“…the Obama strategy can… be seen, more charitably, as a prudent attempt to legitimate and thus strengthen the extraordinary powers that the president must exercise in the long war against Islamist terrorists. The president simply cannot exercise these powers over an indefinite period unless Congress and the courts support him. And they will not support him unless they think he is exercising his powers responsibly, under law, with real constraints, to address a real threat. The Obama strategy can thus be seen as an attempt to make the core Bush approach to terrorism politically and legally more palatable, and thus sustainable.”

— Jack Goldsmith

The picks of the week from around the web.

  • The New Republic. “The Cheney Fallacy” Former Assistant Attorney General in the Bush Administration and Harvard Professor of Law Jack Goldsmith analyses the Obama policies on terrorism and argues that they are closer to a continuation of the Bush policies of the president’s second term than a reversal, but crucially are presented much more convincingly to the public. Plus ça change…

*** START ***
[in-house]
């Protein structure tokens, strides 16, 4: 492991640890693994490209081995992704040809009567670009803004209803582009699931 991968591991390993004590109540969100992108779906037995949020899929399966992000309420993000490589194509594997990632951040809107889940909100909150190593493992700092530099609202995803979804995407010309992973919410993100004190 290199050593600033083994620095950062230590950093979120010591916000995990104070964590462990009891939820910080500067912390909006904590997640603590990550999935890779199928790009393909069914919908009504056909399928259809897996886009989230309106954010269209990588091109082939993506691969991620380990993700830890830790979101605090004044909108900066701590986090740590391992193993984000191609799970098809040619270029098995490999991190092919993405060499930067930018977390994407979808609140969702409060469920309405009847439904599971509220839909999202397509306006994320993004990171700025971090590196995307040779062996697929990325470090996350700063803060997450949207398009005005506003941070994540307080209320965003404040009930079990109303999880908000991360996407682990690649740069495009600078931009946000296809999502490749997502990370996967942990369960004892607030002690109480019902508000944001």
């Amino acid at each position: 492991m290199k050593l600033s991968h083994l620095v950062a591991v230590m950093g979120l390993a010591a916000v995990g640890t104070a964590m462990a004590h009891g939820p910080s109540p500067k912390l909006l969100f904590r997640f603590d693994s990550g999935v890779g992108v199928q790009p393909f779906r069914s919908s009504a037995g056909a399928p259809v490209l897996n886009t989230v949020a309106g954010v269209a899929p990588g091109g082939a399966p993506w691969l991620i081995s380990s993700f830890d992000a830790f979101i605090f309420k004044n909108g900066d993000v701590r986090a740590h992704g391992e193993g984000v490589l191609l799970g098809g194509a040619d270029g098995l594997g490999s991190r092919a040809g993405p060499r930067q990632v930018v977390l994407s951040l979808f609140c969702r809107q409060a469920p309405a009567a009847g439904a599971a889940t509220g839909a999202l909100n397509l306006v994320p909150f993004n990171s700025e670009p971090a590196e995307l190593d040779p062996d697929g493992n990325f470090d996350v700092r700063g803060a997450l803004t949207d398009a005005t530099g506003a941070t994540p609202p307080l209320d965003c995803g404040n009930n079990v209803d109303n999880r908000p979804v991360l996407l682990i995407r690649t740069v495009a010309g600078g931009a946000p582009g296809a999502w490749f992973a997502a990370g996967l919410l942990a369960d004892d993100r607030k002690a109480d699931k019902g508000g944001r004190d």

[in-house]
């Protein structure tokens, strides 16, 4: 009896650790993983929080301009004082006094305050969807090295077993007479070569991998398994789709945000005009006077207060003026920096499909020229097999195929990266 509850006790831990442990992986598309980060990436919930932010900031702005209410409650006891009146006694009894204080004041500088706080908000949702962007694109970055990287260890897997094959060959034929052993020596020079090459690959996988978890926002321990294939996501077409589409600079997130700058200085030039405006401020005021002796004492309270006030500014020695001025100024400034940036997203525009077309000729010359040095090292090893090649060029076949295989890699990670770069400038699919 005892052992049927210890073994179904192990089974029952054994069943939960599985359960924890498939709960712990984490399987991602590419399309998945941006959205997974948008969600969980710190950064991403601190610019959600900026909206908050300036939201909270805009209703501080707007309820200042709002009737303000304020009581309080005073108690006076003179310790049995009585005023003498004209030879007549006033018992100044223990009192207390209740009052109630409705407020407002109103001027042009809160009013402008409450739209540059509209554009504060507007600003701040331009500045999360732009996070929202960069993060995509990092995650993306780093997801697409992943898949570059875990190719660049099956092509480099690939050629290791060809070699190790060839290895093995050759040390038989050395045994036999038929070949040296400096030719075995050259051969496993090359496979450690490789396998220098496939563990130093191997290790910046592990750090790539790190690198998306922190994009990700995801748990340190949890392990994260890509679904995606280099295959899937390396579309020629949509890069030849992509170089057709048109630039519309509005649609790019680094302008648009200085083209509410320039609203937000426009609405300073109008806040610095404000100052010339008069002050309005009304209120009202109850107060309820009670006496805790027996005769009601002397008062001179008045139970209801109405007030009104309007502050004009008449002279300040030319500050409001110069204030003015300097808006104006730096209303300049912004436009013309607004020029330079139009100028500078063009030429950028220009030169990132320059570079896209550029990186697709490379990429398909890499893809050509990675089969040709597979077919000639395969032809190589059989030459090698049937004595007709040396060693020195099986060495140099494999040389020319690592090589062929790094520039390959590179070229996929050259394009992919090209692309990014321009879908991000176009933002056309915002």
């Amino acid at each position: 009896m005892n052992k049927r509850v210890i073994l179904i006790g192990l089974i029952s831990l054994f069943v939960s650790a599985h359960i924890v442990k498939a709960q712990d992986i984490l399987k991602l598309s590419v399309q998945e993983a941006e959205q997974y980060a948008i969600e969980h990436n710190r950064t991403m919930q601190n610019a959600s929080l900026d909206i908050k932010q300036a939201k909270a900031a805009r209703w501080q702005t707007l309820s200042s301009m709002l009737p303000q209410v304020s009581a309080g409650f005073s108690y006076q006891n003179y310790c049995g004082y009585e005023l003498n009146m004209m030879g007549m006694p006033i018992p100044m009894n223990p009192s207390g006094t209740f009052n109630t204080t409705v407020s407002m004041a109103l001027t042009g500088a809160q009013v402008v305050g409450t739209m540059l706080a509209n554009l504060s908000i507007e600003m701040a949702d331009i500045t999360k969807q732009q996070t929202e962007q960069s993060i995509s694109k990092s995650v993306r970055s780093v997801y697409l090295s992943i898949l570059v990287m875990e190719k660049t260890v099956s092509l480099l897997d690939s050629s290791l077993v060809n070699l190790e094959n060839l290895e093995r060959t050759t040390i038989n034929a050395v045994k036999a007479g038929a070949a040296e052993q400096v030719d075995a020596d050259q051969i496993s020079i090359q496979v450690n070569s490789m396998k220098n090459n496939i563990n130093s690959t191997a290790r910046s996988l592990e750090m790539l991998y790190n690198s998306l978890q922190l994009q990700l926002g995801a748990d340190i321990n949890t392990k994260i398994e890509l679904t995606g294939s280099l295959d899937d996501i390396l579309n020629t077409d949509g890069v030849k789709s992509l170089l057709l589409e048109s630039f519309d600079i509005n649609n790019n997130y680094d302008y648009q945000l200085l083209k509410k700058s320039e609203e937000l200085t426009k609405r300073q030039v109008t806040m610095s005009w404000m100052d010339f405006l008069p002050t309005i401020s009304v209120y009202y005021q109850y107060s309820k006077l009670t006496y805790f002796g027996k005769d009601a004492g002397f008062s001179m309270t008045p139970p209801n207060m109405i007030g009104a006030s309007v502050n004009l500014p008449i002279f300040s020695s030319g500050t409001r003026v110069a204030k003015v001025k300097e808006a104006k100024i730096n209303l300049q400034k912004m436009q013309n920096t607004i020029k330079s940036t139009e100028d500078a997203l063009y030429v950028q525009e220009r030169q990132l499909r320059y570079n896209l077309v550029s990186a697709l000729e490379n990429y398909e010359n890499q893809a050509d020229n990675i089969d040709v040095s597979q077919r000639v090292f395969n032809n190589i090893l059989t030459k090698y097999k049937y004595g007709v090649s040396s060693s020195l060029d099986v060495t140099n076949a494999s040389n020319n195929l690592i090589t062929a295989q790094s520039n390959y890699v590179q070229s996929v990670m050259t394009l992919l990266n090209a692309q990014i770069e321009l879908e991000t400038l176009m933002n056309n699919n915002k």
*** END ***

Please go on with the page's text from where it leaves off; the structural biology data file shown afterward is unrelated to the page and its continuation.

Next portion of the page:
• The Atlantic. Inspired in part by the release of Eminem’s new album Relapse, three critics, Hua Hsu, Alyssa Rosenberg, and Gautham Nagesh discuss the state of hip hop music in this roundtable discussion, focusing on its cultural and political “relevance.” Problematic assumptions, but also a number of interesting points, are made about the onus placed on hip hop to have these qualities, while I think the fact that the music is suffering artistically more than anything else gets ignored. Still, worth reading, as is this smart review of Relapse in Norwegian Morgenbladet. Something entirely different, and old, but in many ways indirectly relevant is this 2005 interview with Doseone from The Believer, in which the MC presents a different perspective on the art form. Unearthed further to the recent news that Dose will be collaborating with Alan Moore on a multi-media project next year.
  • du9. Interview with JC Menu. Extensive quality interview with the co-founder and current sole publisher at seminal French comics publishing house l’Association, in which the publisher’s role and policy in the current French comics market, and in the broader comics culture, are discussed in detail.
  • “Cartoon Conservatism.” This interview with journalist, historian and Ph. D. student Jeet Heer on his current research on Harold Gray’s Little Orphan Annie and the development of his conservative ideology is fascinating reading and an interesting part of a broader integration of comics and cartooning into cultural studies these years. The recently released book on Superman creator Joe Shuster’s fetish art, edited by Craig Yoe, presents another interesting forgotten story about cartooning as a cultural phenomenon that has waited long to be told.